Despite the refusal of the Obama Justice Department to prosecute anyone at the IRS, it is clear that what happened was an epic clampdown on any conservative voices speaking or advocating against the president’s disastrous policies and in favor of patriotism and adherence to the Constitution and the rule of law. Over the course of twenty-seven months leading up to the 2012 election, not a single Tea Party–type organization received tax-exempt status. Many were unable to operate; others disbanded because donors refused to fund them without the IRS seal of approval; some organizations and their donors were audited without justification; and many incurred legal fees and costs fighting the unlawful conduct by Lerner and other IRS employees. The IRS suppressed the entire Tea Party movement just in time to help Obama win reelection. And everyone in the administration involved in this outrageous conduct got away with it without being punished or prosecuted. Was it simply a case of retribution against the perceived “enemies” of the administration? No, this was much bigger than political payback. It was a systematic and concerted effort to squash the Tea Party movement—one of the most organic and powerful political movements in recent memory—during an election season. [See Appendix for select IRS documents uncovered by Judicial Watch.] This was about campaign politics. It was a scandal for the ages. President Obama obviously wanted this done even if he gave no direct orders for it. In 2015, he told Jon Stewart on The Daily Show that “you don’t want all this money pouring through non-profits.” But there is no law preventing money from “pouring through non-profits” that they use to achieve their legal purposes and the objectives of their members. Who didn’t want this money pouring through nonprofits? Barack Obama. In the subsequent FOIA litigation filed by Judicial Watch, the IRS obstructed and lied to a federal judge and Judicial Watch in an effort to hide the truth about what Lois Lerner and other senior officials had done. The IRS, including its top political appointees like IRS Commissioner John Koskinen and General Counsel William J. Wilkins, have much to answer for over their contempt of court and of Congress. And the Department of Justice lawyers and officials enabling this cover-up in court need to be held accountable as well. If the Tea Party and other conservative groups had been fully active in the critical months leading up to the 2012 election, would Mitt Romney have been elected president? We will, of course, never know for certain. But we do know that President Obama’s Internal Revenue Service targeted right-leaning organizations applying for tax-exempt status and prevented them from entering the fray during that period. That is how you steal an election in plain sight. Accountability is not something we will get from the Obama administration. But Judicial Watch will continue its independent investigation and certainly any new presidential administration should take a fresh look at this IRS scandal.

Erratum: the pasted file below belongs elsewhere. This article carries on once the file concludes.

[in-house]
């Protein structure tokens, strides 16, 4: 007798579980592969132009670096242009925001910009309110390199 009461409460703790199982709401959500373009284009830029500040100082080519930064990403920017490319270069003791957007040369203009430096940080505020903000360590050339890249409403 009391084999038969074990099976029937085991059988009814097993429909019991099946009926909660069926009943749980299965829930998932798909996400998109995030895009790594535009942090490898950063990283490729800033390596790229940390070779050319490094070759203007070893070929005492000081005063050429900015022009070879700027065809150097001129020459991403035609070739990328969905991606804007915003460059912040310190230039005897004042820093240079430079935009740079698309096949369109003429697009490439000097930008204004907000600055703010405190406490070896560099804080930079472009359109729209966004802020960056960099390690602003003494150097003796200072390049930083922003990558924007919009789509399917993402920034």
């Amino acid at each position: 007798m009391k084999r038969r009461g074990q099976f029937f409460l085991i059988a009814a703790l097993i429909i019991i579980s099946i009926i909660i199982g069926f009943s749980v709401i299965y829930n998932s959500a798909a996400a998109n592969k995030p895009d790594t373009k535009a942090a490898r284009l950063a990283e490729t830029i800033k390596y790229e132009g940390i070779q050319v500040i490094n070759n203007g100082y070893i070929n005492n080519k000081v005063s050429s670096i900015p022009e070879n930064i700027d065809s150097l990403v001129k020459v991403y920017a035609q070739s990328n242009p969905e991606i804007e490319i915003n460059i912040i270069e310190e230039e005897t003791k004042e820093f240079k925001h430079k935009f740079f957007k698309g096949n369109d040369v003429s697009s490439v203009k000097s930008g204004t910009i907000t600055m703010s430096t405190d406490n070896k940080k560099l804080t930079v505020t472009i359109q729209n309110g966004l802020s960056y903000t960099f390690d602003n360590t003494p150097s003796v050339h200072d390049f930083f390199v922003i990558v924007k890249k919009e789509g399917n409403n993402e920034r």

Tom Fitton (Clean House: Exposing Our Government's Secrets and Lies)